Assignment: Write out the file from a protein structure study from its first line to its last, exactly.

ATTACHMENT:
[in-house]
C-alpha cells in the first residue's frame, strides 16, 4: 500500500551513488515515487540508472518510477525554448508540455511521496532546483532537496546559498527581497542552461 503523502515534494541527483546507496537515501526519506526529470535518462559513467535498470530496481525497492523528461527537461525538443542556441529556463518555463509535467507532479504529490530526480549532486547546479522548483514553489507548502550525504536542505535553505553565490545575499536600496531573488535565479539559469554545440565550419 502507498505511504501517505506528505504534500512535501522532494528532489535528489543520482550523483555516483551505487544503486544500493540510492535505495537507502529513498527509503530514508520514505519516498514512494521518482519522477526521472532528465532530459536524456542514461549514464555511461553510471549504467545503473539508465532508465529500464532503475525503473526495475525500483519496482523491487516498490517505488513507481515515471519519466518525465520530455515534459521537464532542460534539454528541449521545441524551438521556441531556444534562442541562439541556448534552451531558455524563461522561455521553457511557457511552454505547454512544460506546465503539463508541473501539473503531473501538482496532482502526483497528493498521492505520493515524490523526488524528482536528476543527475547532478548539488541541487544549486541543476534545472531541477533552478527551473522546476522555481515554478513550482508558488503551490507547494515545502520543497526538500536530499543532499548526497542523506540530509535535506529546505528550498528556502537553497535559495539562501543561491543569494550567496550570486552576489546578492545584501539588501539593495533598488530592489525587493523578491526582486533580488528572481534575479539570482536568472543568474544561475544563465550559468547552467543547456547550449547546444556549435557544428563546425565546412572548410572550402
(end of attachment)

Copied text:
[in-house]
C-alpha cells in the first residue's frame, strides 16, 4: 500500500551513488515515487540508472518510477525554448508540455511521496532546483532537496546559498527581497542552461 503523502515534494541527483546507496537515501526519506526529470535518462559513467535498470530496481525497492523528461527537461525538443542556441529556463518555463509535467507532479504529490530526480549532486547546479522548483514553489507548502550525504536542505535553505553565490545575499536600496531573488535565479539559469554545440565550419 502507498505511504501517505506528505504534500512535501522532494528532489535528489543520482550523483555516483551505487544503486544500493540510492535505495537507502529513498527509503530514508520514505519516498514512494521518482519522477526521472532528465532530459536524456542514461549514464555511461553510471549504467545503473539508465532508465529500464532503475525503473526495475525500483519496482523491487516498490517505488513507481515515471519519466518525465520530455515534459521537464532542460534539454528541449521545441524551438521556441531556444534562442541562439541556448534552451531558455524563461522561455521553457511557457511552454505547454512544460506546465503539463508541473501539473503531473501538482496532482502526483497528493498521492505520493515524490523526488524528482536528476543527475547532478548539488541541487544549486541543476534545472531541477533552478527551473522546476522555481515554478513550482508558488503551490507547494515545502520543497526538500536530499543532499548526497542523506540530509535535506529546505528550498528556502537553497535559495539562501543561491543569494550567496550570486552576489546578492545584501539588501539593495533598488530592489525587493523578491526582486533580488528572481534575479539570482536568472543568474544561475544563465550559468547552467543547456547550449547546444556549435557544428563546425565546412572548410572550402